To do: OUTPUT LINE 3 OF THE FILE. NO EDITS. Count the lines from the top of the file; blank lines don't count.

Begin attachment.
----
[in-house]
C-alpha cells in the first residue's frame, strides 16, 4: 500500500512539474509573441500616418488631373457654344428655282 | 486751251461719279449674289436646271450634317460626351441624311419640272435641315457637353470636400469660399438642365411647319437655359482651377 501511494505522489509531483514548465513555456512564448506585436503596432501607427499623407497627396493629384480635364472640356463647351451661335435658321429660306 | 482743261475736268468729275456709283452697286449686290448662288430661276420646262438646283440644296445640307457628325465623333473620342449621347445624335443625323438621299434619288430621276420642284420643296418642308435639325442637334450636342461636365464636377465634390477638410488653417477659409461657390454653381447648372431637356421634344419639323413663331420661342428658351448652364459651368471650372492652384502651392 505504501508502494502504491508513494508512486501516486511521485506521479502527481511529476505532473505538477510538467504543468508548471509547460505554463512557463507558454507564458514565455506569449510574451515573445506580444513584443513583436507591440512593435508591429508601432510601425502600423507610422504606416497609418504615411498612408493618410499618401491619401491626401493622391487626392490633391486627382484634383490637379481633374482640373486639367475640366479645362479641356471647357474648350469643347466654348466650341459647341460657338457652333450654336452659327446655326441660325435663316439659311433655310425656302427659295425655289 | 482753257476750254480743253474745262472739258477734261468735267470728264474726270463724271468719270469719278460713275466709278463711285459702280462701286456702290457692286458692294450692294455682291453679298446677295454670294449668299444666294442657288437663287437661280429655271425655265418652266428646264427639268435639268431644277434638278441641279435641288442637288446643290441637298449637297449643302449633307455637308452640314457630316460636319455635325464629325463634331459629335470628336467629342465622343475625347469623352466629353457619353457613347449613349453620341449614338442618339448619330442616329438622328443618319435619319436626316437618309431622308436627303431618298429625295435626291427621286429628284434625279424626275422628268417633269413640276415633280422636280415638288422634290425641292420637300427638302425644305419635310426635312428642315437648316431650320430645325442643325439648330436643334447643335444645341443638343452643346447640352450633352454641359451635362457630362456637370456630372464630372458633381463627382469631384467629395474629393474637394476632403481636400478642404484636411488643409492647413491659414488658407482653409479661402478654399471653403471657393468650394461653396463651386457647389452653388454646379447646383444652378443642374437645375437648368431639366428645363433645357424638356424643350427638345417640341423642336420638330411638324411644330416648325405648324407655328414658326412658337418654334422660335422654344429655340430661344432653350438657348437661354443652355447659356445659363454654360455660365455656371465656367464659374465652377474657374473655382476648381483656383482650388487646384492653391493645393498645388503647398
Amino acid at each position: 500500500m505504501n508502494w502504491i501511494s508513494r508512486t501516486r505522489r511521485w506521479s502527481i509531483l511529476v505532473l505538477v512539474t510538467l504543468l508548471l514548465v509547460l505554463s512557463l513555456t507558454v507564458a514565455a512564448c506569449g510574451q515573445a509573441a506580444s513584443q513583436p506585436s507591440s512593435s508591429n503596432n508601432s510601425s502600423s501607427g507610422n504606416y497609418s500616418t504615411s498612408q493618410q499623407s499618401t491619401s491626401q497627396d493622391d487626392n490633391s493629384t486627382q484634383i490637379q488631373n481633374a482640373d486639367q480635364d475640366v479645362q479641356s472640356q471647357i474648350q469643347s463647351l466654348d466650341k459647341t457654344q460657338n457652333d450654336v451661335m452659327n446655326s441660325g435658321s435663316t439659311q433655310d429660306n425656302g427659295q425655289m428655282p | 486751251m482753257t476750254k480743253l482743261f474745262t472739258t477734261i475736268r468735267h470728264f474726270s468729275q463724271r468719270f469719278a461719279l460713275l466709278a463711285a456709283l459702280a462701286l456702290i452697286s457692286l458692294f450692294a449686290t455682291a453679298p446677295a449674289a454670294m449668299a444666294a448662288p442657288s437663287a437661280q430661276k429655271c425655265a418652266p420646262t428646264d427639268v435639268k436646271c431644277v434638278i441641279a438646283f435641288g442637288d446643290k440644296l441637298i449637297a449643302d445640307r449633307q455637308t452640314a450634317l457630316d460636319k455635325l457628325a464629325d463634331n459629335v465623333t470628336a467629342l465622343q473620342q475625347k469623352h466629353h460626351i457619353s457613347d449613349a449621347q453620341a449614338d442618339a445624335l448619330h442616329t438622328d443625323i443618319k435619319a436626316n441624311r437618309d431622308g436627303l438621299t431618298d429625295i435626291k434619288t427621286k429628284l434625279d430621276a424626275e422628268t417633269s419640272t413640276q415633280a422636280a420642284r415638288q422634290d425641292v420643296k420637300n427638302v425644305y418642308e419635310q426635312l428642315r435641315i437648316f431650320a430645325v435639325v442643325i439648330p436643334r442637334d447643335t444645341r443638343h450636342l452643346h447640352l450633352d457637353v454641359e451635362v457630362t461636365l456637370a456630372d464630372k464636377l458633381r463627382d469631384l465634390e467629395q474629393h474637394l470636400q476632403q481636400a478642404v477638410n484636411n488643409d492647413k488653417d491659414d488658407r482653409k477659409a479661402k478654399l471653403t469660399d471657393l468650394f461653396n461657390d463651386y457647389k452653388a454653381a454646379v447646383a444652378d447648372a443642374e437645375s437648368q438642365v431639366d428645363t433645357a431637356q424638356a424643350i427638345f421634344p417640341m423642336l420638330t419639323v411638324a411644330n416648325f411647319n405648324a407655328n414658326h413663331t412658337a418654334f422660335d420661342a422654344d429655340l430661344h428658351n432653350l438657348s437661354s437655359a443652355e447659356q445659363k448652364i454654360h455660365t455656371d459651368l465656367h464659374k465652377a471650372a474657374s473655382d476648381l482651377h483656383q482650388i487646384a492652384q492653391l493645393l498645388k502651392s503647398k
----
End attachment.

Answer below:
Amino acid at each position: 500500500m505504501n508502494w502504491i501511494s508513494r508512486t501516486r505522489r511521485w506521479s502527481i509531483l511529476v505532473l505538477v512539474t510538467l504543468l508548471l514548465v509547460l505554463s512557463l513555456t507558454v507564458a514565455a512564448c506569449g510574451q515573445a509573441a506580444s513584443q513583436p506585436s507591440s512593435s508591429n503596432n508601432s510601425s502600423s501607427g507610422n504606416y497609418s500616418t504615411s498612408q493618410q499623407s499618401t491619401s491626401q497627396d493622391d487626392n490633391s493629384t486627382q484634383i490637379q488631373n481633374a482640373d486639367q480635364d475640366v479645362q479641356s472640356q471647357i474648350q469643347s463647351l466654348d466650341k459647341t457654344q460657338n457652333d450654336v451661335m452659327n446655326s441660325g435658321s435663316t439659311q433655310d429660306n425656302g427659295q425655289m428655282p | 486751251m482753257t476750254k480743253l482743261f474745262t472739258t477734261i475736268r468735267h470728264f474726270s468729275q463724271r468719270f469719278a461719279l460713275l466709278a463711285a456709283l459702280a462701286l456702290i452697286s457692286l458692294f450692294a449686290t455682291a453679298p446677295a449674289a454670294m449668299a444666294a448662288p442657288s437663287a437661280q430661276k429655271c425655265a418652266p420646262t428646264d427639268v435639268k436646271c431644277v434638278i441641279a438646283f435641288g442637288d446643290k440644296l441637298i449637297a449643302d445640307r449633307q455637308t452640314a450634317l457630316d460636319k455635325l457628325a464629325d463634331n459629335v465623333t470628336a467629342l465622343q473620342q475625347k469623352h466629353h460626351i457619353s457613347d449613349a449621347q453620341a449614338d442618339a445624335l448619330h442616329t438622328d443625323i443618319k435619319a436626316n441624311r437618309d431622308g436627303l438621299t431618298d429625295i435626291k434619288t427621286k429628284l434625279d430621276a424626275e422628268t417633269s419640272t413640276q415633280a422636280a420642284r415638288q422634290d425641292v420643296k420637300n427638302v425644305y418642308e419635310q426635312l428642315r435641315i437648316f431650320a430645325v435639325v442643325i439648330p436643334r442637334d447643335t444645341r443638343h450636342l452643346h447640352l450633352d457637353v454641359e451635362v457630362t461636365l456637370a456630372d464630372k464636377l458633381r463627382d469631384l465634390e467629395q474629393h474637394l470636400q476632403q481636400a478642404v477638410n484636411n488643409d492647413k488653417d491659414d488658407r482653409k477659409a479661402k478654399l471653403t469660399d471657393l468650394f461653396n461657390d463651386y457647389k452653388a454653381a454646379v447646383a444652378d447648372a443642374e437645375s437648368q438642365v431639366d428645363t433645357a431637356q424638356a424643350i427638345f421634344p417640341m423642336l420638330t419639323v411638324a411644330n416648325f411647319n405648324a407655328n414658326h413663331t412658337a418654334f422660335d420661342a422654344d429655340l430661344h428658351n432653350l438657348s437661354s437655359a443652355e447659356q445659363k448652364i454654360h455660365t455656371d459651368l465656367h464659374k465652377a471650372a474657374s473655382d476648381l482651377h483656383q482650388i487646384a492652384q492653391l493645393l498645388k502651392s503647398k